Now that I’ve gotten past the busy Christmas season, it’s time for a quick Genos demo. And I do mean quick!
I was anxious to try the new Yamaha Genos™ FunkAltoSax and FunkBaritoneSax voices as well as the JazzFlute. All three are Super Articulation 2 voices designed for solo lines.
For alto sax, what could be a better test than Junior Walker’s “What Does It Take (To Win Your Love)” although Junior knocked this one out on tenor. It’s a fun tune to play although I still have difficulty with them triplets. That’s why he’s Junior Walker and I’m me.
So, about the backing track. It started life as a MIDI file purchased from Yamaha Musicsoft. Previously, working in SONAR, I selected new voices, etc. for the PSR-S950 and produced a mix without the (usually) awful melody part. The melody part is for me. Music minus one, great for practice.
Now, instead of SONAR, I copied the S950 MIDI file to the Genos and revoiced/remixed it on the Genos alone. Overall, mixing on the Genos went well. The only two hang ups were:
- Figuring out where the S950 “Song Creator” went, and
- Getting the Genos to apply and save the new voices, effects, levels, etc.
Song Creator is subsumed into MIDI Multi Recording (Reference Manual, Chapter 5). Even if you have the MIDI song in the Genos Song Player, you must explicitly import the MIDI song into MIDI Multi Recording. Maybe I did something wrong, but MIDI Multi Recording clears the song data when you first enter MIDI Multi Recording, as Genos assumes you’re creating a new song.
The other usage snafu is remembering to tap the multi recording Setup icon and to “execute” the set-up (Chapter 5, page 73). If you don’t execute, Genos does not change the existing Mixer settings (including new voices) when you save. I totally forgot about this aspect of the Yamaha UI because I usually prepare MIDI files in SONAR and do not mix on the arranger itself.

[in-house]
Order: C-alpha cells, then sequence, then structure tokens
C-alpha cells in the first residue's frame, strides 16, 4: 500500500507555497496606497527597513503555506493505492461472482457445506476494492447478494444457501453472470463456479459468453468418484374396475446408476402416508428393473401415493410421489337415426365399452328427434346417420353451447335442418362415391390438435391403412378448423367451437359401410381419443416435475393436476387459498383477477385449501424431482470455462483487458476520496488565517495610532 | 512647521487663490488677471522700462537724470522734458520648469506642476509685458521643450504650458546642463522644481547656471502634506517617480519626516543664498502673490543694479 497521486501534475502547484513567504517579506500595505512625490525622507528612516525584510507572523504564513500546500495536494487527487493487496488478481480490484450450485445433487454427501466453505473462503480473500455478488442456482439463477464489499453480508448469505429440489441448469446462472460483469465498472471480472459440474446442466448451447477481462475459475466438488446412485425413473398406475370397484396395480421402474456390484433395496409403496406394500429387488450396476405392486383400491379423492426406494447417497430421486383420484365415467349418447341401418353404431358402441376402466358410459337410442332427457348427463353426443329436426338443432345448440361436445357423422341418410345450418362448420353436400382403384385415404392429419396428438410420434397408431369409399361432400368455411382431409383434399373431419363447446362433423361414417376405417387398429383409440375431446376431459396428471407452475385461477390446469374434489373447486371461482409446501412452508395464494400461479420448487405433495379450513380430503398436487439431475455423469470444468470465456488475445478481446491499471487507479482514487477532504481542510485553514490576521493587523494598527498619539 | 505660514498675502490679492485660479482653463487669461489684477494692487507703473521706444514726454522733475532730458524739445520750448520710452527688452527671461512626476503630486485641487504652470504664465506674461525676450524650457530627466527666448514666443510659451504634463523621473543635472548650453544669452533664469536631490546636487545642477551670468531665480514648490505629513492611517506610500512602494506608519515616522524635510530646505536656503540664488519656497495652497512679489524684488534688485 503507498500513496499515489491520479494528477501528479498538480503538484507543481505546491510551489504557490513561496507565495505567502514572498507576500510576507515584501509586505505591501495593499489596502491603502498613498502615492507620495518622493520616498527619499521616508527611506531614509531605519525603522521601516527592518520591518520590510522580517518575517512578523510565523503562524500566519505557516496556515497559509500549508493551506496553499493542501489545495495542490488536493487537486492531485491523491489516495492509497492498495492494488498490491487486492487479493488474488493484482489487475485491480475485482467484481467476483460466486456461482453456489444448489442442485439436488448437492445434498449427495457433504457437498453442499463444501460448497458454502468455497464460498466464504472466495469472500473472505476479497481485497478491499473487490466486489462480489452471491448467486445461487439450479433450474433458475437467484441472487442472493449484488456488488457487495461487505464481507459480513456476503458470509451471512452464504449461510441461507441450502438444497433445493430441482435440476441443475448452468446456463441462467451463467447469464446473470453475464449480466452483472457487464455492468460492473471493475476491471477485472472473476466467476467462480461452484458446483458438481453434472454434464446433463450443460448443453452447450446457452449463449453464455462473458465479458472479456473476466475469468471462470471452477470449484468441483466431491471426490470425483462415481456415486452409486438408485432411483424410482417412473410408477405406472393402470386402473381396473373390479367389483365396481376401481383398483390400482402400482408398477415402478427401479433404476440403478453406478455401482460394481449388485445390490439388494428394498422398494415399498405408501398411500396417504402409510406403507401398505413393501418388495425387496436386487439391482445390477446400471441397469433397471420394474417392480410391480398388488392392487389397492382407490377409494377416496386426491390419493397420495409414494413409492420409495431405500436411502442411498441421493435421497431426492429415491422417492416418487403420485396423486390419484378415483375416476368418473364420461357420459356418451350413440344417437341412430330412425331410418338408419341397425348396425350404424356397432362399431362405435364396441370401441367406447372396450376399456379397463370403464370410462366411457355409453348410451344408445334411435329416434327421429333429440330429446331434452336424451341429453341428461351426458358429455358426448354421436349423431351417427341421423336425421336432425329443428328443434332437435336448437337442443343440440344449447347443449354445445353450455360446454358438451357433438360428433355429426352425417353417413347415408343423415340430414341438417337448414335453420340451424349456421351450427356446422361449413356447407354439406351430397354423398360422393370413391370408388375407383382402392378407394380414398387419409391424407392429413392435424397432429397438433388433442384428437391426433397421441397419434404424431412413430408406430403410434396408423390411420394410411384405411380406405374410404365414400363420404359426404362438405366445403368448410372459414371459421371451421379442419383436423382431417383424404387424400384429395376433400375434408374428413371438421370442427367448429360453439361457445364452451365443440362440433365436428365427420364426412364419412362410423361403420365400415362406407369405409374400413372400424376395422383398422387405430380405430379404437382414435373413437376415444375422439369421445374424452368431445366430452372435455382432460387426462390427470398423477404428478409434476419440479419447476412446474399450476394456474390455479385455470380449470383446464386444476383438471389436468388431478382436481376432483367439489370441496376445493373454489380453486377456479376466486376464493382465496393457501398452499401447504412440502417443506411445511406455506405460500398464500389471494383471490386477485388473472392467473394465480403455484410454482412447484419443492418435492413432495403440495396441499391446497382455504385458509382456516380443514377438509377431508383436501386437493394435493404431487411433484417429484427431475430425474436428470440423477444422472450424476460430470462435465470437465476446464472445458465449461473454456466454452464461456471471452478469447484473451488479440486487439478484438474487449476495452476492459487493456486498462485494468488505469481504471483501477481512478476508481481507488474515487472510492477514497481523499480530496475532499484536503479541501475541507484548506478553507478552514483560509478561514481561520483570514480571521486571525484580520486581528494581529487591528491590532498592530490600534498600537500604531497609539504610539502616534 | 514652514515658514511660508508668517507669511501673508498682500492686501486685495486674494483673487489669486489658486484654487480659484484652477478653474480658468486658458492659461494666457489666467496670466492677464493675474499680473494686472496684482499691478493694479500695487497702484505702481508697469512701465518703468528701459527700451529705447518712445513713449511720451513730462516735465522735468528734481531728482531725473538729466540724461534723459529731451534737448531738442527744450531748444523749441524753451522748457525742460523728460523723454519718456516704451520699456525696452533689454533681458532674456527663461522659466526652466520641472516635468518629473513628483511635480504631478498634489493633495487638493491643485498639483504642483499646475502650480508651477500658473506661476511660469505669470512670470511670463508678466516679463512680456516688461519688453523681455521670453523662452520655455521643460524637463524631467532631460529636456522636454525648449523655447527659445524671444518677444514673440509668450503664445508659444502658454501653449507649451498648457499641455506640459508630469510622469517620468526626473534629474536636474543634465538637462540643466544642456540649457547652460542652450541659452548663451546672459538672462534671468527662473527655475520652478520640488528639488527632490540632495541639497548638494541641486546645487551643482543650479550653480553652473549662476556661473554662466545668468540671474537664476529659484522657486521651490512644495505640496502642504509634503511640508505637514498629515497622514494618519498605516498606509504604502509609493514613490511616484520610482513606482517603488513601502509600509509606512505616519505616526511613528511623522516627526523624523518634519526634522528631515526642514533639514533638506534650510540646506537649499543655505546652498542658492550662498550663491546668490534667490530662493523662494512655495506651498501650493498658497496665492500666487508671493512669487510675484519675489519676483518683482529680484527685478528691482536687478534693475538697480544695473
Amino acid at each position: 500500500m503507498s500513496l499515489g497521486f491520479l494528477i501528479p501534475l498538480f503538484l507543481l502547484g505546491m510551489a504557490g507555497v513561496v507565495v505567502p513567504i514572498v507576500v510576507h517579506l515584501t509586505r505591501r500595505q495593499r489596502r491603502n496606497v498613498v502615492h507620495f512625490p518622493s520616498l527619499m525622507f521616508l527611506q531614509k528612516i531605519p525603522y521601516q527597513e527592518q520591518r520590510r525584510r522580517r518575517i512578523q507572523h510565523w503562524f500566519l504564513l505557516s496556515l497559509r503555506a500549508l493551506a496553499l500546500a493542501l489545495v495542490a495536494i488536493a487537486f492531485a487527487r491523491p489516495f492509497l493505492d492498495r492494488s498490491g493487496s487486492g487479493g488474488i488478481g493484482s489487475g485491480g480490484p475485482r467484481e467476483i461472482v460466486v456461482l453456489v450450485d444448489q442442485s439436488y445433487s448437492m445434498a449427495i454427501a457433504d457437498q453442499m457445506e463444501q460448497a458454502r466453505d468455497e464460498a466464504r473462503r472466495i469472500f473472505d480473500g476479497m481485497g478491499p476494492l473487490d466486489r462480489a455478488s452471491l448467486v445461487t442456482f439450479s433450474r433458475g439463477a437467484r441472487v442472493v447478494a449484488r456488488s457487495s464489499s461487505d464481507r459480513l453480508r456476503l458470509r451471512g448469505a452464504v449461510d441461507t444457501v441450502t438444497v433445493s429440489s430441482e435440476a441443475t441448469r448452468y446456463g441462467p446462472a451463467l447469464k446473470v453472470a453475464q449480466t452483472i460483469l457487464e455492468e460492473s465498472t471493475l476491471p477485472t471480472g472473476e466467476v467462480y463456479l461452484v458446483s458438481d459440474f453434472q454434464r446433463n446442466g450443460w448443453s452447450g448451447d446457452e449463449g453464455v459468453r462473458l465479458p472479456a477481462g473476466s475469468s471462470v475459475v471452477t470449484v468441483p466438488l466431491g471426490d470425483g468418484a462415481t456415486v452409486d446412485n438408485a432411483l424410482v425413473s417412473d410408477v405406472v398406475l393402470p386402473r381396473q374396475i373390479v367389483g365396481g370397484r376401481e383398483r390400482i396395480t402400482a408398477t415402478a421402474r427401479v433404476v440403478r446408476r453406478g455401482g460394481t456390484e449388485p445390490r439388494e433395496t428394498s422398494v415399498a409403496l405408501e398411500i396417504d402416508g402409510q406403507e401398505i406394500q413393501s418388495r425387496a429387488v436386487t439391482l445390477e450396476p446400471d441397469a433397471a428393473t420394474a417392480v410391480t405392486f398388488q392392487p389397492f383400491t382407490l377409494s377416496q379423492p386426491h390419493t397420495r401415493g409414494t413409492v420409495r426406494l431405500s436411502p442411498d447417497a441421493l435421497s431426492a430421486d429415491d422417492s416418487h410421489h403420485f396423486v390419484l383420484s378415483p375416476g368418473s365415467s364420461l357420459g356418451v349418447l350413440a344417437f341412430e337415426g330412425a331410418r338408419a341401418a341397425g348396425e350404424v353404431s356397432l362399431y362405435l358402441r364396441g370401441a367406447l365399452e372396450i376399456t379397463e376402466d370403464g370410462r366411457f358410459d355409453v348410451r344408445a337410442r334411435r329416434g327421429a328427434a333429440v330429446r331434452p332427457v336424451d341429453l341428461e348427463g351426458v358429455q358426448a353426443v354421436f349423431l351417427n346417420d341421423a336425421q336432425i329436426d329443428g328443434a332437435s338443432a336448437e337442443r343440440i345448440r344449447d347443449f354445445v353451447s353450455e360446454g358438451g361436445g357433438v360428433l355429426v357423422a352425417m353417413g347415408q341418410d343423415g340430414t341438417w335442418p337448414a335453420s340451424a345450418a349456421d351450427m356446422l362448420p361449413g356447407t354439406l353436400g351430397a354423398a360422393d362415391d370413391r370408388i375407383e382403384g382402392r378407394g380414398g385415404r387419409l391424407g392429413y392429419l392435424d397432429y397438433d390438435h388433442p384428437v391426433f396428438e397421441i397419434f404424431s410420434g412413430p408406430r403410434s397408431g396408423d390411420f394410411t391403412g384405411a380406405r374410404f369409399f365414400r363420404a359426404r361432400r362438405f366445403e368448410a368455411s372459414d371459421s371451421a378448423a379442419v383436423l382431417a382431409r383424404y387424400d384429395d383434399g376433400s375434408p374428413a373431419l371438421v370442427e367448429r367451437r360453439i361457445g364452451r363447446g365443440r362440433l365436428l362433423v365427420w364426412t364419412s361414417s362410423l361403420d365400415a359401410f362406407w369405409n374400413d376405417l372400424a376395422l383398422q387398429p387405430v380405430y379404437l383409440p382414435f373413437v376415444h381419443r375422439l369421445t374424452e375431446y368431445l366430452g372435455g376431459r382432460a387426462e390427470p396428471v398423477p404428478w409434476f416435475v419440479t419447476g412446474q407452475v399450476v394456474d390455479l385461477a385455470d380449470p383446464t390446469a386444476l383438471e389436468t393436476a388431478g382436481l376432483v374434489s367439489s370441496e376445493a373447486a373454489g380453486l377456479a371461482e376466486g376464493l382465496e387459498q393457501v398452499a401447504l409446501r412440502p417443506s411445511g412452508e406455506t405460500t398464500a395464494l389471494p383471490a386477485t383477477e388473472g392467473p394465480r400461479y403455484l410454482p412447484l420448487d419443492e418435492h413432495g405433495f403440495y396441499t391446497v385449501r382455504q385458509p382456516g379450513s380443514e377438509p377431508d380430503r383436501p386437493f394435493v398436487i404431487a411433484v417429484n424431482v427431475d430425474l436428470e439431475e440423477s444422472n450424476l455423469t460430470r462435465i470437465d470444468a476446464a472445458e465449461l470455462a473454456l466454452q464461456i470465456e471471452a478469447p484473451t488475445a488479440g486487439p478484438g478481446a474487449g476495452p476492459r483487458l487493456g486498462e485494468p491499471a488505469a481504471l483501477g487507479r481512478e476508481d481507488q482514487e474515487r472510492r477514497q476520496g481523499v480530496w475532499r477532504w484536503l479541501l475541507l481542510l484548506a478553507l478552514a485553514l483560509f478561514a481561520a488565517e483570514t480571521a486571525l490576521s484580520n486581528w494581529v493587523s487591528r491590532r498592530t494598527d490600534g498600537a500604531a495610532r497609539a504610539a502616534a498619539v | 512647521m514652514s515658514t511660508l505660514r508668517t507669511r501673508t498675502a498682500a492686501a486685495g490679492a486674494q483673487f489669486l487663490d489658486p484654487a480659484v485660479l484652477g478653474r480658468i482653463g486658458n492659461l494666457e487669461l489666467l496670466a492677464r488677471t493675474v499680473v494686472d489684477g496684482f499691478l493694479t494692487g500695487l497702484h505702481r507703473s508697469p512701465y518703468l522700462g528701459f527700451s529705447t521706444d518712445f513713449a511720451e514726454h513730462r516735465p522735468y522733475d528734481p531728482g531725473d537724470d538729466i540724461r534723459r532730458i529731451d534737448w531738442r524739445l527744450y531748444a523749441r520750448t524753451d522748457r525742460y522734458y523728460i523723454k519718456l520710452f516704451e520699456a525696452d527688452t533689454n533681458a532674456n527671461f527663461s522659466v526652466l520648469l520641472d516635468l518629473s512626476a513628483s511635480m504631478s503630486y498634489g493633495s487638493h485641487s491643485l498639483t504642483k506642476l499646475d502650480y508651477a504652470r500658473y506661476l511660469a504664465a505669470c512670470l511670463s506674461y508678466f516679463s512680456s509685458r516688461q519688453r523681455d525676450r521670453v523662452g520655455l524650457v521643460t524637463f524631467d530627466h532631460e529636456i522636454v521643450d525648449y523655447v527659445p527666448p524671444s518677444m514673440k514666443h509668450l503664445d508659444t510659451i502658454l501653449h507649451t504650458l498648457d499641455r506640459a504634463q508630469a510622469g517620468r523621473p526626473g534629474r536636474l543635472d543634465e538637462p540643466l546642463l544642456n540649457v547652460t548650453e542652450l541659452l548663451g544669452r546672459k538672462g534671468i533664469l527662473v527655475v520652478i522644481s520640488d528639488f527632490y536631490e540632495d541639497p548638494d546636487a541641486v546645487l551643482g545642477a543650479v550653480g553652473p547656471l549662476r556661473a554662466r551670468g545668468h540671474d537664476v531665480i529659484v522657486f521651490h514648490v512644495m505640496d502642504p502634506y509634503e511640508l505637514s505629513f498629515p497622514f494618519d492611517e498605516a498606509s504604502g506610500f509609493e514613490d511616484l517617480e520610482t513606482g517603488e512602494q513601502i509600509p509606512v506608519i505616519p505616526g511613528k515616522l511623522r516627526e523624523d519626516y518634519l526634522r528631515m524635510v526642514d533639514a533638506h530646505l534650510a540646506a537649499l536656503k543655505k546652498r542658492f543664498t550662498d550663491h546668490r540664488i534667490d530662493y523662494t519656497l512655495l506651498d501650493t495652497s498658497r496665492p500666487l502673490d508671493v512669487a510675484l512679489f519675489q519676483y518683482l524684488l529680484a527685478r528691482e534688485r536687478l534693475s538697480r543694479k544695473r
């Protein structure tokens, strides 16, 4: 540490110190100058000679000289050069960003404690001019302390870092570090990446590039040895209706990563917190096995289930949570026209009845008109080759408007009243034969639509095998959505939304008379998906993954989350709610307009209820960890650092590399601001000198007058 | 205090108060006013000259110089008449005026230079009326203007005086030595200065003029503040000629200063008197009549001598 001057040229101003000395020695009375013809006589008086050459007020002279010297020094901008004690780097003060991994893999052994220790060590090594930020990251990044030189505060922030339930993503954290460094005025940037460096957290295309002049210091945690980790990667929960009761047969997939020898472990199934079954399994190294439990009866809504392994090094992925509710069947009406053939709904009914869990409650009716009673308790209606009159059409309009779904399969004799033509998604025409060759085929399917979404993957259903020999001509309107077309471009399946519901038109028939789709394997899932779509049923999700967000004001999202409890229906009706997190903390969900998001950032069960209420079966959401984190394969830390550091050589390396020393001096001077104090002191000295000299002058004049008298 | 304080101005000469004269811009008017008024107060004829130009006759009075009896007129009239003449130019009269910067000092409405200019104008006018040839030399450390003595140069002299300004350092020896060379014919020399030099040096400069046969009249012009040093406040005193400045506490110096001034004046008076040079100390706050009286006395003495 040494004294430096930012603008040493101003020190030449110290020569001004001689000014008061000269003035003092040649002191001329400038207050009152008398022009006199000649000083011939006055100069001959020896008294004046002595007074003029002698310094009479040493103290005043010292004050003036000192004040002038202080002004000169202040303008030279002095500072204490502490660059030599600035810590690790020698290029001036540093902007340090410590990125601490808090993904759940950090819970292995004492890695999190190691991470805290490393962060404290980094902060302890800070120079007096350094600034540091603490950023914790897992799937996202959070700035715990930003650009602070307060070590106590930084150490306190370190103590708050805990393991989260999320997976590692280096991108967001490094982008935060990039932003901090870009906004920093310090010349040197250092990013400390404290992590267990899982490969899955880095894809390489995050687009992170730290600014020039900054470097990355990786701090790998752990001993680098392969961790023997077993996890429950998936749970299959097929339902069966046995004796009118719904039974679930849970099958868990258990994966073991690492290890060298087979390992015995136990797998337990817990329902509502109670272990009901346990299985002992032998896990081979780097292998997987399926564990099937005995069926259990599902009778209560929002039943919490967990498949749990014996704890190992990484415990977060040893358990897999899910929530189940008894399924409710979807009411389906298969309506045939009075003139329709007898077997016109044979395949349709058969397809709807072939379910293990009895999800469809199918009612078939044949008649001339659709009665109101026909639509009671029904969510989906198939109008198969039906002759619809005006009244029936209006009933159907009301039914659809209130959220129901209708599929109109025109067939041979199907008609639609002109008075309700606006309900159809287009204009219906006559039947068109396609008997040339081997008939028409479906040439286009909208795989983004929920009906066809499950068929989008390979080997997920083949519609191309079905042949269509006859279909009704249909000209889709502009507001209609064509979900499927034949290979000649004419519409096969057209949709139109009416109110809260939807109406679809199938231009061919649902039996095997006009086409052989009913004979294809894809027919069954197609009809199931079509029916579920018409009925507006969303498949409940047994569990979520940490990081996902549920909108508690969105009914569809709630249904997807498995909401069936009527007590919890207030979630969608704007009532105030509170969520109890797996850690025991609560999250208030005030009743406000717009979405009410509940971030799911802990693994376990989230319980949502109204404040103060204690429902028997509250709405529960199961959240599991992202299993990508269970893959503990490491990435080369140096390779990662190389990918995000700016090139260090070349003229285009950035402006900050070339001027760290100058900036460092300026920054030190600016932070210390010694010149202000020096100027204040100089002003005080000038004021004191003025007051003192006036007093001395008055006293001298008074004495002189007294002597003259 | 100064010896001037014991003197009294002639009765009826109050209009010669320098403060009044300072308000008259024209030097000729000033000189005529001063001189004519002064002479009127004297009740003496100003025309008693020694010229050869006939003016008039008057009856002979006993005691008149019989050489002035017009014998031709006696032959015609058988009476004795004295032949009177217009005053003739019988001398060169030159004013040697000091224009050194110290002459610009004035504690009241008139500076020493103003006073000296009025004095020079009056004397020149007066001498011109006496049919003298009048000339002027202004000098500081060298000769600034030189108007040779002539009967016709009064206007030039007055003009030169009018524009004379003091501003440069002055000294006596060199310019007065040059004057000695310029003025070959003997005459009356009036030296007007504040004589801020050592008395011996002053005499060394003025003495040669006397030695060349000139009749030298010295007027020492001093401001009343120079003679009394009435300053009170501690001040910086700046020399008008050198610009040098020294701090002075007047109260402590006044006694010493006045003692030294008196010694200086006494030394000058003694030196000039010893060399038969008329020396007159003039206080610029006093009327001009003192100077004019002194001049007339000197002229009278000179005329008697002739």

Yamaha, why-oh-why did you keep this skunky workflow? So many people get frustrated by this unnecessary execute step. Just commit the set-up as it is when you tap Save.
I found it very easy to fly around the Mixer making changes. Here is a table summarizing the S950 setup and the Genos setup:
S950 voice/effect Genos voice/effect
Brass p PopHornsSwell JS
RockPiano C7 WarmGrand
AcousticKit VintageOpenKit (Revo)
Room reverb Real Room (REAL REVERB)
I tried not to over-think the remix, choosing voices fast without a lot of A/B comparison. PopHornsSwell is OK; maybe I could have done better. The active finger bass, C7 and vintage open drum kit are all new to Genos.
The VintageOpenKit is a Revo drum kit with wave cycling. I didn’t need to remap any of the low MIDI notes due to a sound compatibility issue. (See Genos hi-hat happiness for more info about differences and potential issues.) This demo shows what Revo can do for a plain vanilla MIDI drum track. Like the rest of the mix, I didn’t do any tweaking and tweezing with the drum kit.
The Real Room reverb sounds better than the legacy Room reverb algorithm. I A/B tested the mix with the compressor ON and OFF. I left the master compressor ON (Natural preset) since it gave the mix more body. Overall, the track sounds more finished (studio-like) with the master compressor ON. The master EQ is flat. Maybe the mix would sound better with a mid-range scoop and a slight high/low boost?
Recording-wise, I jumped into Audio Quick Record, enabled recording, set a level, and tapped the play button. After a few false starts, I played the tune through — for better or for worse.
Here’s the finished Genos demo: “What Does It Take” (MP4/AAC). Enjoy!
Production talk aside, what’s it like to play? I can’t express the absolute joy it is to play the FunkAltoSax voice. Frankly, I don’t really care whether I sound like Junior (doubtful) or not, so much as engaging with the music and having fun within the moment. I’ve only had a few practice sessions with the ART1, ART2 and ART3 buttons; it helps to know a priori the instrument-specific articulation associated with each button. But, nothing — nothing — replaces the visceral thrill of scooping those sax wails and blasting the growl.
Man, it’s a good time. 🙂
Copyright © 2017 Paul J. Drongowski